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I have a bash script to restart a service that runs every 3am to guarantee that the service isn't crashed when users require it. However, I need to provide a simpler way for my partner (that isn't from IT area) to run this script when something go wrong.

Is there any way to configure this script to run when a email is sent to some address?

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3  
As an aside, you can looking into things like Monit to keep services up, instead of relying on some sort of human intervention (via some duct-tape-and-baling-wire scripts). –  cjc Apr 20 '12 at 14:36
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I'd DEFINITELY look into configuring Monit rather than relying on a rube-goldberg-esque solution that requires a non-tech person to keep things running. Monit not only can give you the status of services, but can restart them for you when the service actually fails and notify you that it has failed. –  Bart Silverstrim Apr 20 '12 at 14:55
    
If you can use monit then you can use cron - although monit is much more sophisticated than cron tehre is a learning curve there. If you can configure your MTA to handle emails like this then you should be able to configure cron to do the same - which will be much MUCH safer. –  symcbean Apr 20 '12 at 15:29
    
I was able to configure Monit and it really solved my problem! It not just allow me to restart the service in a simple click of button, but it does a much better job: it monitors the process for me! Thanks! –  João Daniel Apr 20 '12 at 18:54
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3 Answers

up vote 3 down vote accepted

Absolutely!

In your /etc/aliases file, do this:

servicerestart: |/usr/local/bin/kickservice

... where the email will be sent to servicerestart@yourdomain.com and the script you've written is the path above. The email and all the headers will be passed to the stdin of your script which you can process as needed (look for password, etc.)

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This presumes he is running an MTA locally. –  adaptr Apr 20 '12 at 14:12
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If the MTA obeys a ~/.forward file, then you can have procmail process the incoming mail and run a script as soon as the message arrives.

See http://www.panix.com/~elflord/unix/procmail.html

For one of my accounts, I have the following ~/.procmailrc

# procmail tutorial: http://tldp.org/LDP/LG/issue14/procmail.html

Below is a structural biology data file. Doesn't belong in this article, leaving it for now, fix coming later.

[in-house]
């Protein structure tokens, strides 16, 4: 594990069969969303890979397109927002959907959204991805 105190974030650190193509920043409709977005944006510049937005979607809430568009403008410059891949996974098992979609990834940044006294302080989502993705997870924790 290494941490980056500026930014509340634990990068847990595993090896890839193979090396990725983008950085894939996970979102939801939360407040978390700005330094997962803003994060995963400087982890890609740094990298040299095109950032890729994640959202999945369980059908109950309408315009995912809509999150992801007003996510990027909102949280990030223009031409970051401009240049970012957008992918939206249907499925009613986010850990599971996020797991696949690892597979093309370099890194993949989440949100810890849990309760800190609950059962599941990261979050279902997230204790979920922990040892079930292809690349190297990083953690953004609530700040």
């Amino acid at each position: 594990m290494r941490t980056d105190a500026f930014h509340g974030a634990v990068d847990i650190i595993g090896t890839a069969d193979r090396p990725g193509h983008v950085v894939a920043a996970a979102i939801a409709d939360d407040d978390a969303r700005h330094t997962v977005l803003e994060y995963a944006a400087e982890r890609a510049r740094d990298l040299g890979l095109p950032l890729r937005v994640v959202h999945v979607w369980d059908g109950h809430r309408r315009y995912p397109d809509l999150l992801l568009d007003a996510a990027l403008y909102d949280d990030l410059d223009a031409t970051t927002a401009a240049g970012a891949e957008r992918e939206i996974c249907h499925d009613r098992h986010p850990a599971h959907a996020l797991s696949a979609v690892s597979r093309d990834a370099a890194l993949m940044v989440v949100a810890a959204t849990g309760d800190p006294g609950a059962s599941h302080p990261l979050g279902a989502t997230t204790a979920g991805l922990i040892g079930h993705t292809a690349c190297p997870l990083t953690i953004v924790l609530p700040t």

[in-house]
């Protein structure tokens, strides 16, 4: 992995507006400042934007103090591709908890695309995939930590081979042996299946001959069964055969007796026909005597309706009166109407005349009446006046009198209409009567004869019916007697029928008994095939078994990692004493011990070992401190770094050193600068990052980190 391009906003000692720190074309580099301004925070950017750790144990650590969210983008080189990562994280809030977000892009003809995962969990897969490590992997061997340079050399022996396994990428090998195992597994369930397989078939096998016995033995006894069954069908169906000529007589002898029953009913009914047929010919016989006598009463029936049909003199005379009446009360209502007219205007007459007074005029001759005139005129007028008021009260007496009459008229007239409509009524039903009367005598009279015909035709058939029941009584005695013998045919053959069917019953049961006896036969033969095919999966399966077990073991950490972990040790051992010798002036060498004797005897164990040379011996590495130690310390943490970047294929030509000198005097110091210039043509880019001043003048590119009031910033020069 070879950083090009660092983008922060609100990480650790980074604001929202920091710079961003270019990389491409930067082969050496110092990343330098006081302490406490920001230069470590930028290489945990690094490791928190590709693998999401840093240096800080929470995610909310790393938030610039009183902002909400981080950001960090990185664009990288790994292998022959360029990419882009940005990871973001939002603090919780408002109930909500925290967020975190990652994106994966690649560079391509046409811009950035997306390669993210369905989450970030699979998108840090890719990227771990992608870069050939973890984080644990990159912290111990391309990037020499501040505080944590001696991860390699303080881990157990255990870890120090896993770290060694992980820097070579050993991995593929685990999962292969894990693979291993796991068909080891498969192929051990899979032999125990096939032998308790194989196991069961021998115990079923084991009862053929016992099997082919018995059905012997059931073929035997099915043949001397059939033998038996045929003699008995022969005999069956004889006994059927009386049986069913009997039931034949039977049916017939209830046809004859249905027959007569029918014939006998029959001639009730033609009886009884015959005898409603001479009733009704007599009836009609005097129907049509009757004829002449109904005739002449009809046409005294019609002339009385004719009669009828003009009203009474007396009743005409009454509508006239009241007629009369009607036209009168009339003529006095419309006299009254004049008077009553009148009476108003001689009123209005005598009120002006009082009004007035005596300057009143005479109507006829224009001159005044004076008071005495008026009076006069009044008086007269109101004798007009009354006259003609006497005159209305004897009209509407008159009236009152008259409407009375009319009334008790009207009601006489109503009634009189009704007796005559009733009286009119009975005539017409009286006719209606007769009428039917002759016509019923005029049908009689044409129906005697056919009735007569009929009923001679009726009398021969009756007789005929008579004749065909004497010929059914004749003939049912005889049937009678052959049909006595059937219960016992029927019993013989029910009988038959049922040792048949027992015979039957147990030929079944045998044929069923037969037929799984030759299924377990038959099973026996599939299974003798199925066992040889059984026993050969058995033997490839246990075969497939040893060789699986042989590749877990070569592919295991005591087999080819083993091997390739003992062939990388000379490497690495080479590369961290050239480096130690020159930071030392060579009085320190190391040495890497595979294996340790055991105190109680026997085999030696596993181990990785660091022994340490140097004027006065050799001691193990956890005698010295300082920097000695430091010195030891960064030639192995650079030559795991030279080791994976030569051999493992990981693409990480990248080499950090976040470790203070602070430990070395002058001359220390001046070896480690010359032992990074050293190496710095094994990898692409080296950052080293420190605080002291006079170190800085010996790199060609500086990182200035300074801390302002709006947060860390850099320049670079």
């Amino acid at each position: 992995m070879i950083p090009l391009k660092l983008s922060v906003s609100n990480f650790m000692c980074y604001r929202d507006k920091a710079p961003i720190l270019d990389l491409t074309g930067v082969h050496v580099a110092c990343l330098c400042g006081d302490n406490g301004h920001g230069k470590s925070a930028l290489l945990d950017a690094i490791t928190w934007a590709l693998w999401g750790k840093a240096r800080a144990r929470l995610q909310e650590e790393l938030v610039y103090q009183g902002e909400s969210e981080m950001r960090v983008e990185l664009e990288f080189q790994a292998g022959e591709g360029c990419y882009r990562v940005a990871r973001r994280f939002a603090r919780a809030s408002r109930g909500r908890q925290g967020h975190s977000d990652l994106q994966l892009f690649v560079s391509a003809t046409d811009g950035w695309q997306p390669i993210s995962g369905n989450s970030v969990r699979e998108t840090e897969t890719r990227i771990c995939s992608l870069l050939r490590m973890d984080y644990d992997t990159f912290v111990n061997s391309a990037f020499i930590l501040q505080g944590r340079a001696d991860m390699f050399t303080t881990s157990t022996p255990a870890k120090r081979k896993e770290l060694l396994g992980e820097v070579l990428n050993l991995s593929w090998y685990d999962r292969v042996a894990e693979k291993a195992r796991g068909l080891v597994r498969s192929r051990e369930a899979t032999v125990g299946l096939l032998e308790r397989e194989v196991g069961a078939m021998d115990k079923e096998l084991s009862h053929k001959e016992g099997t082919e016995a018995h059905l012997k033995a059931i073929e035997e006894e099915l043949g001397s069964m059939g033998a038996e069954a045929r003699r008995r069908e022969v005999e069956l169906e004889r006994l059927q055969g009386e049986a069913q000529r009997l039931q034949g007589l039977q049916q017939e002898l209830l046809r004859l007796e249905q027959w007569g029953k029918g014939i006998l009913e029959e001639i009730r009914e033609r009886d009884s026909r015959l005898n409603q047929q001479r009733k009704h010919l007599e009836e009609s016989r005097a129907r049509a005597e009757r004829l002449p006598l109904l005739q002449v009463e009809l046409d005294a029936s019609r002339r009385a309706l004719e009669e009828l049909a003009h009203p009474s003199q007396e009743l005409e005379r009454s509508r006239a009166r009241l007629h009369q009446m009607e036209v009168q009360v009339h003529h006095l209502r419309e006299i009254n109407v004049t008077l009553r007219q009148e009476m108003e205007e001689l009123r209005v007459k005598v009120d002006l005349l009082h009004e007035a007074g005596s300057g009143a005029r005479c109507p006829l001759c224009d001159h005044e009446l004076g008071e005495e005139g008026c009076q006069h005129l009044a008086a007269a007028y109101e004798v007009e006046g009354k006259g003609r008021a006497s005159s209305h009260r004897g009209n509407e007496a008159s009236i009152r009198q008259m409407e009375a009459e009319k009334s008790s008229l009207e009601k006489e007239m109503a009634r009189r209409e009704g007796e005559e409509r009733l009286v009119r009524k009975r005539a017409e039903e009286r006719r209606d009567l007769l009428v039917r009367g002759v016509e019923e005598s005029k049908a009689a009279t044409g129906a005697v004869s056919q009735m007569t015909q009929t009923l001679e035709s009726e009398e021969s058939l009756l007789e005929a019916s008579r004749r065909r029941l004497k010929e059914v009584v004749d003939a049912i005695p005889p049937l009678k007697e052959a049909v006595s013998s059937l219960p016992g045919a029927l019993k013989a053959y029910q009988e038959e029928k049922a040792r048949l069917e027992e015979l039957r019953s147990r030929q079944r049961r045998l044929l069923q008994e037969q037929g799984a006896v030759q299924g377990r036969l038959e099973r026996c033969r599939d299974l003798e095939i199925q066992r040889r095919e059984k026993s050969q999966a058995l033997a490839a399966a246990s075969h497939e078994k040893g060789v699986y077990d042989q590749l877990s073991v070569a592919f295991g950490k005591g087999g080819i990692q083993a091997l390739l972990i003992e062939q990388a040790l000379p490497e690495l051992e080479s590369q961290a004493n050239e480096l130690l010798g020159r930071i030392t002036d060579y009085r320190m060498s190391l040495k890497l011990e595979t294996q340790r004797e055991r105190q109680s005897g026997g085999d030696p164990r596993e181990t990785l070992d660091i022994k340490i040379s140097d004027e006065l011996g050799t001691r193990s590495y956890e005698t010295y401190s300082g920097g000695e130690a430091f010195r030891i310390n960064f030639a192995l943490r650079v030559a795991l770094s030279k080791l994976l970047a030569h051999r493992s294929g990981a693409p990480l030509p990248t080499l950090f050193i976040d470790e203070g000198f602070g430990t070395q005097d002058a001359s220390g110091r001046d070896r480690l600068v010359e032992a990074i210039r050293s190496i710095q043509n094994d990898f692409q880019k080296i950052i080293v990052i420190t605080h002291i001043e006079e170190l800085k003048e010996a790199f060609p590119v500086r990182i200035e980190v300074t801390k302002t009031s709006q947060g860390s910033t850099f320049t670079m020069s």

PATH=/usr/local/bin:/bin:/usr/bin
MAILDIR=$HOME/Mail
DEFAULT=$HOME/Mail/inbox
LOGFILE=$HOME/procmail.`date +%Y-%m`.log
SHELL=/usr/bin/ksh

MY_XLOOP='X-Loop: user@example.com'
MY_RECIPIENT='mailing_list@example.com'


#############################################################################
# 3rd party request processing
# send a copy of the message to the processing script, and carry on
# with the next recipe

:0c
* ^From:.*@3rdparty\.invalid
* ^Subject:.*ABC/DEF.*(Request|Access|Approval)
| $HOME/bin/process_request_email.pl | \
  mailx -s "3rd party request results" $MY_RECIPIENT


#############################################################################
# forward all mail to mailing list
:0
* ! ^$MY_XLOOP
{
    # add a header
    # 'f' = filter: continue processing results of program
    # 'w' = wait for program to return
    # 'h' = pass message headers to program
    :0fwh
    | formail -A "$MY_XLOOP"

    # then forward the message
    # 'c' = send a copy to recipient and continue processing
    :0c
    ! $MY_RECIPIENT
}

# if we get here, then the message has an X-Loop header.
# let it fall into $DEFAULT
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If the local MTA obeys a .forward-file, you don't need procmail: just forward directly to a script. –  adaptr Apr 20 '12 at 14:20
    
but procmail allows you to add additional logic like forwarding a copy to a mailbox, avoiding mail loops, and validating the origin / authenticating the email - which is pretty essential if you expose functionality like this via email. –  symcbean Apr 20 '12 at 15:27
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Absolutely.

You need:

  • an MTA to receive these mails,
  • a processor to process the mail,
  • rules and restrictions to make sure it can't be abused (easily)

Based on the requirements, I would advise postfix as the MTA; it has built-in capabilities to execute scripts on message reception, plus easy to configure restrictions on mail reception and connectivity.

Of course, most sysadmins would just configure cron.

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I'll take a look on postfix! Regarding cron, I'm using this to run the script on schedule (every 3am). Is it also useful for this email question? –  João Daniel Apr 20 '12 at 14:03
    
No, but you provide no information as to why this doesn't work for you. –  adaptr Apr 20 '12 at 14:07
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